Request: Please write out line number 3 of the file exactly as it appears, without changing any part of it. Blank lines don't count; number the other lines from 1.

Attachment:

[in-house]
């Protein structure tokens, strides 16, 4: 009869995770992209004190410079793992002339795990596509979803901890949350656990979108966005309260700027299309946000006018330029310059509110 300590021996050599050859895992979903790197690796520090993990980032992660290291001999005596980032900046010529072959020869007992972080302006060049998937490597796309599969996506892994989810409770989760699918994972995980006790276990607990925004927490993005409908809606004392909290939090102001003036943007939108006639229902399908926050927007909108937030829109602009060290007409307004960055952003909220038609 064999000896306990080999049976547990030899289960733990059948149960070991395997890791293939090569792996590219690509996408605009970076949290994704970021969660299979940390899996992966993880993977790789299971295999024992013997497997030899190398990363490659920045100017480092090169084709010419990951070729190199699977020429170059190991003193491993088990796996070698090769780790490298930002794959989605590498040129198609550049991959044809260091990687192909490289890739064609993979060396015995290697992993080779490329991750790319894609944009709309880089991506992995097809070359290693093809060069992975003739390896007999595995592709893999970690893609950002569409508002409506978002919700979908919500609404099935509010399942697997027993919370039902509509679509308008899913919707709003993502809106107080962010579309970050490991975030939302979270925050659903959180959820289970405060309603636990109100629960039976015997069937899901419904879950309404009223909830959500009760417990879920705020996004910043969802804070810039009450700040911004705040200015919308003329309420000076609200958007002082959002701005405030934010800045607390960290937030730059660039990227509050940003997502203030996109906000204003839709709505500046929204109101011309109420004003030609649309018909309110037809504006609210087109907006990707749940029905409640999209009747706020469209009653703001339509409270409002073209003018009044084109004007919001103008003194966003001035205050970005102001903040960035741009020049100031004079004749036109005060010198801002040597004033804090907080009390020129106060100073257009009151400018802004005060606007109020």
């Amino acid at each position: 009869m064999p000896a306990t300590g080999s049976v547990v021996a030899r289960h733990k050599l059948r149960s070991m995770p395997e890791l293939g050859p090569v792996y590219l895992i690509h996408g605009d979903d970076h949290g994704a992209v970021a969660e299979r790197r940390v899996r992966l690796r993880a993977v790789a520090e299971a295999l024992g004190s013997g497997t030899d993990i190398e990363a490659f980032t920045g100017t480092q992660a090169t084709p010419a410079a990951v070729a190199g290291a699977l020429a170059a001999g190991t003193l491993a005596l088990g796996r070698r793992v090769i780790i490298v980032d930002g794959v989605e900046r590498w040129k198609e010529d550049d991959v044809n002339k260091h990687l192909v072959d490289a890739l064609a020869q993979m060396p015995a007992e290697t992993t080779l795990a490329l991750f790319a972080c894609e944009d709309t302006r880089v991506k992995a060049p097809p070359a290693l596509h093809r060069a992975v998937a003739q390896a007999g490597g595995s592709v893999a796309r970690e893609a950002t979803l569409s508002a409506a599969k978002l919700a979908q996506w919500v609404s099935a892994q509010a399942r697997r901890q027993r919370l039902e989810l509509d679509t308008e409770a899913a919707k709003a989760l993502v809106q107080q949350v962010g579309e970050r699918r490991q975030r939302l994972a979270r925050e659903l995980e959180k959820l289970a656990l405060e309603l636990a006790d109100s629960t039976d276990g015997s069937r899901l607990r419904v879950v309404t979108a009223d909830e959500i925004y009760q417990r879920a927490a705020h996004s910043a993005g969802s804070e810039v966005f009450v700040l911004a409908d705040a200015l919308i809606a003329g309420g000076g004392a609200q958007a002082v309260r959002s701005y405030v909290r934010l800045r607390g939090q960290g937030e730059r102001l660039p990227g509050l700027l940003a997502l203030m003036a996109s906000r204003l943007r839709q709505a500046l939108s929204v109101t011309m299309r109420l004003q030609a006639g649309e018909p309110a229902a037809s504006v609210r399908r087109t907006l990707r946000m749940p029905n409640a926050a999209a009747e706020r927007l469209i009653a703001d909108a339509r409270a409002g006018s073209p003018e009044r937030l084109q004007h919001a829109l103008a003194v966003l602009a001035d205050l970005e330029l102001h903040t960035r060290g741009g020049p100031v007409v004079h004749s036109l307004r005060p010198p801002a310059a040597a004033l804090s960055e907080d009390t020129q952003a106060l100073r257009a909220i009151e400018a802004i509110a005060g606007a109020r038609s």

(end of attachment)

């Amino acid at each position: 009869m064999p000896a306990t300590g080999s049976v547990v021996a030899r289960h733990k050599l059948r149960s070991m995770p395997e890791l293939g050859p090569v792996y590219l895992i690509h996408g605009d979903d970076h949290g994704a992209v970021a969660e299979r790197r940390v899996r992966l690796r993880a993977v790789a520090e299971a295999l024992g004190s013997g497997t030899d993990i190398e990363a490659f980032t920045g100017t480092q992660a090169t084709p010419a410079a990951v070729a190199g290291a699977l020429a170059a001999g190991t003193l491993a005596l088990g796996r070698r793992v090769i780790i490298v980032d930002g794959v989605e900046r590498w040129k198609e010529d550049d991959v044809n002339k260091h990687l192909v072959d490289a890739l064609a020869q993979m060396p015995a007992e290697t992993t080779l795990a490329l991750f790319a972080c894609e944009d709309t302006r880089v991506k992995a060049p097809p070359a290693l596509h093809r060069a992975v998937a003739q390896a007999g490597g595995s592709v893999a796309r970690e893609a950002t979803l569409s508002a409506a599969k978002l919700a979908q996506w919500v609404s099935a892994q509010a399942r697997r901890q027993r919370l039902e989810l509509d679509t308008e409770a899913a919707k709003a989760l993502v809106q107080q949350v962010g579309e970050r699918r490991q975030r939302l994972a979270r925050e659903l995980e959180k959820l289970a656990l405060e309603l636990a006790d109100s629960t039976d276990g015997s069937r899901l607990r419904v879950v309404t979108a009223d909830e959500i925004y009760q417990r879920a927490a705020h996004s910043a993005g969802s804070e810039v966005f009450v700040l911004a409908d705040a200015l919308i809606a003329g309420g000076g004392a609200q958007a002082v309260r959002s701005y405030v909290r934010l800045r607390g939090q960290g937030e730059r102001l660039p990227g509050l700027l940003a997502l203030m003036a996109s906000r204003l943007r839709q709505a500046l939108s929204v109101t011309m299309r109420l004003q030609a006639g649309e018909p309110a229902a037809s504006v609210r399908r087109t907006l990707r946000m749940p029905n409640a926050a999209a009747e706020r927007l469209i009653a703001d909108a339509r409270a409002g006018s073209p003018e009044r937030l084109q004007h919001a829109l103008a003194v966003l602009a001035d205050l970005e330029l102001h903040t960035r060290g741009g020049p100031v007409v004079h004749s036109l307004r005060p010198p801002a310059a040597a004033l804090s960055e907080d009390t020129q952003a106060l100073r257009a909220i009151e400018a802004i509110a005060g606007a109020r038609s």